Remembrance starts with poppies, ends with respect at St. Mary Catholic School

ELORA – On the wall, in the hallway just a short distance through the front door of St. Mary Catholic School in Elora, a cut-out of a solider is pasted to the wall. 

His shape is filled in with handmade red poppies created by students at the school, representing honour and respect for the sacrifice of veterans. 

It’s an important tradition for the school’s Remembrance Day activities.

“We’ve used this soldier poster for years, after the junior kindergarten’s decorated it one year. He’s a very tall soldier. Everybody put a poppy on him, and it’s just beautiful to see,” said educational assistant Vicky Jensen-Beirnes.

“We have him up every year in the hallway.”

Jensen-Beirnes is one of the leaders of the school’s Remembrance Day events alongside Erin Burt, a Grade 5/6 teacher. They use the symbol of the poppy as a creative teaching tool each year. 

“I’ll give every class a poppy design to do, so they can make a copy of it and decorate it however they want to,” Jensen-Beirnes said. 

“Teachers are really creative so that the students make poppies out of everything. You’ll see them made of egg cartons, papier mache, everything.”

Animals in war – Vicky Jensen-Beirnes, an educational assistant at St. Mary Catholic School, posts student-drawn images of animals who were part of the war, either in service or companionship to the soldiers. This is one of the themed Remebrance Day exhibits posted around the school.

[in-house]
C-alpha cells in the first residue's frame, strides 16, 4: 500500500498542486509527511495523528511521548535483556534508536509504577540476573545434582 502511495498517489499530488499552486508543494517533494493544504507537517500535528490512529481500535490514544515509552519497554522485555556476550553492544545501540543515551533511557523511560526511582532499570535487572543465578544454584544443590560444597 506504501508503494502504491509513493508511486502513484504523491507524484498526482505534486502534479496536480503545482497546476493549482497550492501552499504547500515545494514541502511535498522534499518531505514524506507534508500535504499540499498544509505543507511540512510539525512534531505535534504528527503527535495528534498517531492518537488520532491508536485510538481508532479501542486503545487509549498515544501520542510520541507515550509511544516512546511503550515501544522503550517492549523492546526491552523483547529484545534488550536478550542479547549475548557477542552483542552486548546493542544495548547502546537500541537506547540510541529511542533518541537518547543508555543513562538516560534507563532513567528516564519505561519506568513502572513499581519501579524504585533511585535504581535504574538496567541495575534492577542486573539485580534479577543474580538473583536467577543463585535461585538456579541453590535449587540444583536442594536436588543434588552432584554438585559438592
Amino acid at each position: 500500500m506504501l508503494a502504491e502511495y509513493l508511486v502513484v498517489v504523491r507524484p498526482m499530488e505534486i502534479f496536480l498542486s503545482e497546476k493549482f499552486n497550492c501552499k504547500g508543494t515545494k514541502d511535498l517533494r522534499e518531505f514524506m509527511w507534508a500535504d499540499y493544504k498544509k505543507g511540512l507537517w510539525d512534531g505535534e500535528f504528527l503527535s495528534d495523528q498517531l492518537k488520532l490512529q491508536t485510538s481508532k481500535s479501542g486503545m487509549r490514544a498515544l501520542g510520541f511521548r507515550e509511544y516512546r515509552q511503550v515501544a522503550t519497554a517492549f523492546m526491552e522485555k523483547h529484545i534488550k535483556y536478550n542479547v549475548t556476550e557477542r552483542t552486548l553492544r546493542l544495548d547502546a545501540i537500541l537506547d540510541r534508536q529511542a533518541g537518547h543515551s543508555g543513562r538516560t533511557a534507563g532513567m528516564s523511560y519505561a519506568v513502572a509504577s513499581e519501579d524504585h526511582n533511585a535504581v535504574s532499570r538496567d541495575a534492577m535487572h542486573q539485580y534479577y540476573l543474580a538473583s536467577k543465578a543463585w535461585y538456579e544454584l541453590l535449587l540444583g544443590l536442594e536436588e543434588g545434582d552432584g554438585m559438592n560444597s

Principal Justin DiLoreto enjoys seeing the November transformation, noting the décor begins the day after Halloween. He credits Jensen-Beirnes with the enthusiasm to get things in motion. 

“There’s always been a huge number of displays that she set up regarding the poppies and some soldiers stuff and paraphernalia. Lest We Forget is the theme. You won’t be able to miss it in our school. It’s a big theme obviously throughout November,” DiLoreto said.

Jensen-Beirnes noted teaching future generations to respect the sacrifice of veterans is a personal mission for her, having grown up in the shadow of that era – particularly with Second World War veterans.

“It’s really, really, important to me, because I remember some of the older people, and I remember some of the struggles they faced when the war was over. I remember seeing them struggle and I don’t want them to be forgotten. That’s basically why I do it,” said Jensen-Beirnes.

Her husband was in the Canadian Armed Forces for 30 years and had some interesting artifacts she could bring to decorate the school for Remembrance Day. 

“I’m an Elora Legion member, have been for approximately 35 years, so I also could get the Legion members to come in their uniforms,” she said. “You know, that felt more real, and I wanted it to feel more real.” 

This year the Remembrance Day service at the school and at the Elora cenotaph coincide, so the school won’t have Legion members in attendance. 

“The grade eights are going to the cenotaph on Friday, which is really nice. They get to see it and experience it,” Jensen-Beirnes said. 

She said the week leading up to Remembrance Day, students of all ages were handed lesson booklets on the importance of Nov. 11, which she hopes will correlate with the lessons of the art projects. 

“I hope that helps them understand a little bit more when they hear about it. I’m hoping they remember some of it,” Jensen-Beirnes said of the younger students.

She strives to make the Remembrance experience visually stimulating, to encourage students to become involved and have an experience linked to the event.